Derby, DNR K9, Racks up 245 Career Arrests
A Department of Natural Resources K9 officer is retiring after seven years of service in Spencer County
A Department of Natural Resources (DNR) K9 officer is retiring after seven years of service in Spencer County.
Derby is a black lab first adopted in 2015 as a puppy rescue from Posey County. He trained and partnered with Conservation Officer Tim Kaiser. Derby’s career included 462 deployments and 245 arrests.
“Our dogs — they're not bite dogs or not attack dogs. They're basically man trackers or resource protection dogs,” said Conservation Officer and area spokesperson Cpl. Joe Haywood.
He actually worked with Derby with a trespassing case when Derby followed the trespasser's trail to find his stash of digging tools and stolen ginseng plants — after he lied about just “walking through the property.”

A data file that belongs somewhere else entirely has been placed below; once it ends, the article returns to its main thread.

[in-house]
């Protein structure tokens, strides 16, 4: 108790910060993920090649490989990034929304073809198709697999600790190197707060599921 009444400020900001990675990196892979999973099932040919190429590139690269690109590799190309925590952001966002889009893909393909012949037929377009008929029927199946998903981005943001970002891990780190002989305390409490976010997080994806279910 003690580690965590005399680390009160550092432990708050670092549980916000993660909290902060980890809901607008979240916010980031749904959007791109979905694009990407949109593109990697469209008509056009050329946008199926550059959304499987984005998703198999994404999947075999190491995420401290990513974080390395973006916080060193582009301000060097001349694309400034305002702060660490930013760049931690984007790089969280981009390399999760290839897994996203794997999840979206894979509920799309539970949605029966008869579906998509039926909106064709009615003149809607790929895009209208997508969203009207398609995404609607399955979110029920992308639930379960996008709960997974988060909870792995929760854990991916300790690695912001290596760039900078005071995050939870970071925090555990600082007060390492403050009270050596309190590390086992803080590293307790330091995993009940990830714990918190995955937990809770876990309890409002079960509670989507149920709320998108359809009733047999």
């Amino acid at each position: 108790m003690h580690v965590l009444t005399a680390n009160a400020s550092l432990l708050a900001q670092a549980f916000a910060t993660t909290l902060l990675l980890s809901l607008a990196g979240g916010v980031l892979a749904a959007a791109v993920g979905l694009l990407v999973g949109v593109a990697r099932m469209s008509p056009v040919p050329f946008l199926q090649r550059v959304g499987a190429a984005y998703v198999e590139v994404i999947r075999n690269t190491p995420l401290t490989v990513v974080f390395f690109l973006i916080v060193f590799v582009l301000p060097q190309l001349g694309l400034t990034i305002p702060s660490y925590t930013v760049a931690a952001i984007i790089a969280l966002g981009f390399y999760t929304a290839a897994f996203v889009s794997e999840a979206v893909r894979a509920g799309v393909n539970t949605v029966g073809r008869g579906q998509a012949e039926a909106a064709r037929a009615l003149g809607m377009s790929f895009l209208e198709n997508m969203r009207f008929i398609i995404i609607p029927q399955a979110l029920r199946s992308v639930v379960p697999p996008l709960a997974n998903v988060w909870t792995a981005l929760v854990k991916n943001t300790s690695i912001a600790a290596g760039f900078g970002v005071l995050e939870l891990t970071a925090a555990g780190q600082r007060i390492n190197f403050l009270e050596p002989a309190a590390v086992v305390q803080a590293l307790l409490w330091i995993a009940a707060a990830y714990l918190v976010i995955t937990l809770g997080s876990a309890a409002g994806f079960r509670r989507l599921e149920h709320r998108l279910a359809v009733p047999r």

“You know that that's a case that without the canine you may not make,” Haywood said.
Derby mostly tracks down missing or fleeing people. “It can be someone who's fled from a accident scene fled from police. It can be someone who is lost — a Hunter — it could be someone who has dementia and has walked away.”
K9 officers are also there to protect resources by tracking poached wildlife or plants. They also recover personal articles and evidence and make public appearances.
Haywood says they don’t track drugs — but wildlife or maybe spent shell casings instead.
“Or investigating a hunting accident. And someone has shot a shell casing and we need to go find it, we've we've got the canines that can help them help find those types of things.”
Derby will retire to the Kaiser household, while a new K-9 officer is trained — Ember — who is expected to start in late May.
The Resource Protection Program started in 1997 with two teams. There are now 11 K9 teams — which also train teams from out of state.
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